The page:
Cabinet will discuss the Syrian refugee crisis today but it is by no means clear whether New Zealand will take any or if they do how many they might take.

There are a host of practical difficulties in the way of a quick decision on a large number being accepted.

Where to house them as they undergo orientation is a major difficulty.

The country’s Refugee Centre at Mangere is currently undergoing a $15.9 million refurbishment – ironically one of the aims that project is to provide for a short sharp sudden increases in intakes such as being proposed for Syria.

That project is not expected to be completed till the end of the year.

There is also understood to be a shortage of Syrian interpreters in New Zealand.

There was also confusion over the weekend after UN High Commissioner for Refugees spokesperson Arianne Rummery told TV3’s “The Nation” that New Zealand had agreed to take an extra 100 Syrian refugees.

A spokesperson for the Prime Minister has denied this and it is thought Ms Rummery may have been confused with the decision to admit 100 Syrians within the existing refugee quota last year.

Those Syrian refugees have been resettled in Wellington.

But while the Government copes with the practical challenges presented by taking in a sudden influx of refugees the pressure on it – particularly from non-governmental organisations and the media — is intensifying.


One backbench MP said the picture of the drowned child had changed everything and was making it difficult for the Government to not accept some refugees.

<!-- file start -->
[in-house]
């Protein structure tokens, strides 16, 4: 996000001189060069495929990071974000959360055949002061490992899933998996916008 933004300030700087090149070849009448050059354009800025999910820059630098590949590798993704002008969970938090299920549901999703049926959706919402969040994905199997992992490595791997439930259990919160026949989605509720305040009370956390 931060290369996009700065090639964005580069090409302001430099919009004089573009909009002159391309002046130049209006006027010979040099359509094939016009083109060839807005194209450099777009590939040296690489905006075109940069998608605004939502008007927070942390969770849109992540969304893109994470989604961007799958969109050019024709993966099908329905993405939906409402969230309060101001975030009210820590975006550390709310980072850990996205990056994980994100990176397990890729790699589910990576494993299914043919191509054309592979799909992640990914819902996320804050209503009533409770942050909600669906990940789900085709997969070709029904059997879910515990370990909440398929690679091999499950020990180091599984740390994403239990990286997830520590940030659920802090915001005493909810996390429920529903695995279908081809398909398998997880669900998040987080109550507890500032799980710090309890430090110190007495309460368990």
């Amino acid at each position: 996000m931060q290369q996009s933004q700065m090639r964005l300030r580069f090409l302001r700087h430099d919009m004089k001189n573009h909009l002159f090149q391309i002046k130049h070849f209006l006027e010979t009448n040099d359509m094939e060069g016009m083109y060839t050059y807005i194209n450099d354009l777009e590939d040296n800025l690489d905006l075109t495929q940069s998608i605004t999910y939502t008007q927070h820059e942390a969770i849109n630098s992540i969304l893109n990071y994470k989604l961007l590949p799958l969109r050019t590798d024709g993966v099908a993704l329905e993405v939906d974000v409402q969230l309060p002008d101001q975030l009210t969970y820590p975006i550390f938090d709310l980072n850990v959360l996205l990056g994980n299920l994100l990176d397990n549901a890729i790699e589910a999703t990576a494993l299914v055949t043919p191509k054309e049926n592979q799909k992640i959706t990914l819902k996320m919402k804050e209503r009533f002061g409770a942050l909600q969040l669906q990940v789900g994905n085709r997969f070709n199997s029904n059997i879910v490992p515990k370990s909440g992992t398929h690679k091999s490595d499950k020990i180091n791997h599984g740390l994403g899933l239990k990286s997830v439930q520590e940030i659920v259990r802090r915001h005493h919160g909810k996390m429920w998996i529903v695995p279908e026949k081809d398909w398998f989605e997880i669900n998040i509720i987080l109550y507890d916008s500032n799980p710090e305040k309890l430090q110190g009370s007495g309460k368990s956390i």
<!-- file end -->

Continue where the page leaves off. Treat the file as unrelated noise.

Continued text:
Another Government MP said that though there had been some constituents keen to take more, others were concerned about the cost implications of increasing the number of refugees.

MPs were prepared to speculate that the Government might take up to 200.

There will now also be an unwelcome comparison with Australia on the matter.

Prime Minister Tony Abbott sent his Immigration Minister Peter Dutton to Geneva last night to talk to the United Nation’s Human Rights Commissioner and ask what more Australia could do.

Last night New Zealand officials seemed to be still scrambling to try and get a fix on the situation.

The response from the key Government is in contrast to that of the Shipley Government in 1999 which ended up taking 800 refugees from Kosovo as a special quota.

The Kosovars arrived in small batches and were settled in Housing New Zealand properties that had been emptied in readiness for sale.

But the traumatic experiences many had had during the Yugoslav wars saw many having to be treated for mental illness and physical health problems as well as having to learn English and how to cope with what for many was an alien society.

The Government’s problem though is that the complexities of refugee resettlement are now lost in a media-driven frenzy about the Syrian refugees.

Today’s Cabinet will have little choice but to say yes.